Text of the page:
In Deep … The Price of Discourse

I have many motives for writing on the topics of ASPD and psychopathy.  As I enter my 18th month of conceptual continuity with my blog and continue to see exponential growth with readership, the journey is (almost) humbling.  I want to be a source for discourse regarding antisocial personalities.  I don’t necessarily owe it to anyone, but having been through (and continuing to go through) therapy, diagnosis of ASPD, and assessment of psychopathy via the therapist’s use of the PCL-R, I’m in a position I would have never imagined two or three years ago.  I am an intellectual antisocial individual with the resources available to allow for candid conversation regarding one of the more taboo subjects in the human experience.  However, it is interesting to note the price I pay for such discourse.  While not meaning to turn this post into a narcissistic cluster, I do think that the effect of discourse on the one speaking is an interesting topic and one that should be explored.

Yes, there is a degree of ego stroking that inherently comes with the territory.  While these posts, the book I’m shopping, and the forums are a labor of love designed to promote discourse on a subject ruled by the forensic psychologist, criminologists, and scorned lovers of the world, I would be lying if I said there was no elevation of my own spirits from such discourse.  It is important to note this for full disclosure and to remain transparent in a world that demands that I reside in the shadows.

That said, what is the price I am paying for focusing on the condition each and every day?  I tend to write daily posts – except when I am sick – and with the advent of the forums, I need to be involved there as well.  I spend my days thinking about what insights to share in the evenings.  I spend my nights platforming on various social media outlets to help strengthen my “package” for proper publication purposes.  Yes, I have a life outside of this site and my musings, but a significant amount of time is spent on the subjects of ASPD and psychopathy with not much resembling a breather.  Am I more likely to drop my mask when I am in deep at all times?  Am I more likely to bring chaos wherever I go as a result?  As my therapist is fond of saying, “if you focus on not thinking of pink elephants, you immediately think of pink elephants”.  By being engaged with my thoughts and my readers, I am automatically more attuned to my antisocial ways.  So far, I’ve kept most things under control since the ASPD diagnosis and psychopathy assessment, but would it be easier if I wasn’t so engaged all the time? I’m not sure.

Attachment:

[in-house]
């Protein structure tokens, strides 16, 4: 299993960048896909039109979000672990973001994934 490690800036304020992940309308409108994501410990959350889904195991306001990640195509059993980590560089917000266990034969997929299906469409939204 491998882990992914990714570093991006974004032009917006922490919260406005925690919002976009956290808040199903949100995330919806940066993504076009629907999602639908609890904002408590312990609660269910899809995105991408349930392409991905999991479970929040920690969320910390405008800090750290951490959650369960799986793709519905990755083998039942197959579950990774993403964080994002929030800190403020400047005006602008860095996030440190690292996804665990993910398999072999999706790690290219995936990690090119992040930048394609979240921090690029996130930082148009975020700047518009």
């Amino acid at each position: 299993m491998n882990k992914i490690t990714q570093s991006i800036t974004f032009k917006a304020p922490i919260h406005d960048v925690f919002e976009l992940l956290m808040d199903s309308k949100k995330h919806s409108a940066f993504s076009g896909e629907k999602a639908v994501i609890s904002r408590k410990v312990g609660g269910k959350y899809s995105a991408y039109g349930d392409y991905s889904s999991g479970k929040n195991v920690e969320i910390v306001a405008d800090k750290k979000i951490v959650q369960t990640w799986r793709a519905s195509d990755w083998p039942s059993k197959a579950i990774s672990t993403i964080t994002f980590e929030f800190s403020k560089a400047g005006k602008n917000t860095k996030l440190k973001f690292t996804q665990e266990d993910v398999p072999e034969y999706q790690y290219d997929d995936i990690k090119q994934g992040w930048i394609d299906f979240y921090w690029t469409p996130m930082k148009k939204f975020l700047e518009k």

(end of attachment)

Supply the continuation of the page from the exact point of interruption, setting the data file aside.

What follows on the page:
On the other hand, it is quite possible that such engagement on my end could be strengthening my own defenses against a condition that consumes so many.  Possibly by being focused on the way it manifests in me and the strategies I employ to remain free and in the good graces of society, I condition myself to be more resilient toward temptations of overtly antisocial behavior.  I’m not sure.

I’ve strived to be transparent with this entire process.  I believe I owe it to both antisocial and neurotypical reader that chooses me as an outlet for information on the subject.  My words are infinitely stronger as a result, but my “soul” may be continuing to wither as a result.  This is ultimately the life I choose and I don’t see any changes to this path in the near future.  I must simply continue to exercise restraint even as I dig deeper into my own psyche as a result of being so engrossed all the time.

For my readers of whom spend their days living the condition and learning about it, how do you respond?  Do you feel more likely to “act out” as a result of being so focused on the antisocial and macabre, or do you find that it ultimately is an outlet to channel some of that antisocial energy?

Unrelated, but equally important, I wish to thank everyone that is helping with discourse either via the comments, the forums, or direct communication with me.  These notes and posts that you willingly write help energize me.  Keep up the good work.

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